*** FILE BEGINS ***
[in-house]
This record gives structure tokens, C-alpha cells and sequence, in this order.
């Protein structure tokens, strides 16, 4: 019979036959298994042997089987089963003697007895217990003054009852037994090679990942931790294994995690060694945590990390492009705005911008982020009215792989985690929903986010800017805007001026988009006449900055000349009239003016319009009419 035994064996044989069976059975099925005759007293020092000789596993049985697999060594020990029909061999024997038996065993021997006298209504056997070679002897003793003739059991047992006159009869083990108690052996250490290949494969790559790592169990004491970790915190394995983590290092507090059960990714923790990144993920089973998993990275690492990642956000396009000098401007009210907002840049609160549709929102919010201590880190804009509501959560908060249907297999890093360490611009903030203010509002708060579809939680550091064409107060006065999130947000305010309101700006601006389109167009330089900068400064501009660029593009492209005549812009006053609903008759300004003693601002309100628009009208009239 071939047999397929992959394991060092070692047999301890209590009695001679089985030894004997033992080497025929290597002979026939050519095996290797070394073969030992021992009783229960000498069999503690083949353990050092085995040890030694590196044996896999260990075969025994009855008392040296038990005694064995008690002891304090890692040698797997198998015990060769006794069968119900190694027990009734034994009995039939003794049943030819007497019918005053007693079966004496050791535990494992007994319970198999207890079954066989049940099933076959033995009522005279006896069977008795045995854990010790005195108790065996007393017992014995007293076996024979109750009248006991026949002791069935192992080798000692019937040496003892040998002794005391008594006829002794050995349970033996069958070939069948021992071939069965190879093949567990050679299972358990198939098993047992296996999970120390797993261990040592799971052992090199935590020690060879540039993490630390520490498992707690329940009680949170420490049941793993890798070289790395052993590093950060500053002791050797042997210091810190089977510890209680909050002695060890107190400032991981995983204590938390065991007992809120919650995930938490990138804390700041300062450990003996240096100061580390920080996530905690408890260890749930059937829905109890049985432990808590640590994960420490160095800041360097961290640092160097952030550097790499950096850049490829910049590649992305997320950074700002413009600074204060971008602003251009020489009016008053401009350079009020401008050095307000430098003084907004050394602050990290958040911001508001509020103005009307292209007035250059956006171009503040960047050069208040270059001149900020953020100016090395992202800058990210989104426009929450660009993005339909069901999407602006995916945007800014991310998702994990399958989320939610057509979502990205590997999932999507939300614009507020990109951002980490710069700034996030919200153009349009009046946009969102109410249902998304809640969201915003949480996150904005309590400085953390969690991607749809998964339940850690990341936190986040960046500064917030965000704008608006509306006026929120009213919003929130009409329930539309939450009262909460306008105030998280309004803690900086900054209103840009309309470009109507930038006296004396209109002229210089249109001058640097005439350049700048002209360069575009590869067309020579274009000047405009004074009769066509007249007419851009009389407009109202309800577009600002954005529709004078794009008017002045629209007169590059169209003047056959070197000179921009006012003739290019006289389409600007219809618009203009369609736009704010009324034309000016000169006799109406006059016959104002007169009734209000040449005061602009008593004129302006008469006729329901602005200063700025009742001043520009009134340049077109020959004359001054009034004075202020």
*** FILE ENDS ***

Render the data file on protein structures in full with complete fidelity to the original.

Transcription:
[in-house]
This record gives structure tokens, C-alpha cells and sequence, in this order.
């Protein structure tokens, strides 16, 4: 019979036959298994042997089987089963003697007895217990003054009852037994090679990942931790294994995690060694945590990390492009705005911008982020009215792989985690929903986010800017805007001026988009006449900055000349009239003016319009009419 035994064996044989069976059975099925005759007293020092000789596993049985697999060594020990029909061999024997038996065993021997006298209504056997070679002897003793003739059991047992006159009869083990108690052996250490290949494969790559790592169990004491970790915190394995983590290092507090059960990714923790990144993920089973998993990275690492990642956000396009000098401007009210907002840049609160549709929102919010201590880190804009509501959560908060249907297999890093360490611009903030203010509002708060579809939680550091064409107060006065999130947000305010309101700006601006389109167009330089900068400064501009660029593009492209005549812009006053609903008759300004003693601002309100628009009208009239 071939047999397929992959394991060092070692047999301890209590009695001679089985030894004997033992080497025929290597002979026939050519095996290797070394073969030992021992009783229960000498069999503690083949353990050092085995040890030694590196044996896999260990075969025994009855008392040296038990005694064995008690002891304090890692040698797997198998015990060769006794069968119900190694027990009734034994009995039939003794049943030819007497019918005053007693079966004496050791535990494992007994319970198999207890079954066989049940099933076959033995009522005279006896069977008795045995854990010790005195108790065996007393017992014995007293076996024979109750009248006991026949002791069935192992080798000692019937040496003892040998002794005391008594006829002794050995349970033996069958070939069948021992071939069965190879093949567990050679299972358990198939098993047992296996999970120390797993261990040592799971052992090199935590020690060879540039993490630390520490498992707690329940009680949170420490049941793993890798070289790395052993590093950060500053002791050797042997210091810190089977510890209680909050002695060890107190400032991981995983204590938390065991007992809120919650995930938490990138804390700041300062450990003996240096100061580390920080996530905690408890260890749930059937829905109890049985432990808590640590994960420490160095800041360097961290640092160097952030550097790499950096850049490829910049590649992305997320950074700002413009600074204060971008602003251009020489009016008053401009350079009020401008050095307000430098003084907004050394602050990290958040911001508001509020103005009307292209007035250059956006171009503040960047050069208040270059001149900020953020100016090395992202800058990210989104426009929450660009993005339909069901999407602006995916945007800014991310998702994990399958989320939610057509979502990205590997999932999507939300614009507020990109951002980490710069700034996030919200153009349009009046946009969102109410249902998304809640969201915003949480996150904005309590400085953390969690991607749809998964339940850690990341936190986040960046500064917030965000704008608006509306006026929120009213919003929130009409329930539309939450009262909460306008105030998280309004803690900086900054209103840009309309470009109507930038006296004396209109002229210089249109001058640097005439350049700048002209360069575009590869067309020579274009000047405009004074009769066509007249007419851009009389407009109202309800577009600002954005529709004078794009008017002045629209007169590059169209003047056959070197000179921009006012003739290019006289389409600007219809618009203009369609736009704010009324034309000016000169006799109406006059016959104002007169009734209000040449005061602009008593004129302006008469006729329901602005200063700025009742001043520009009134340049077109020959004359001054009034004075202020």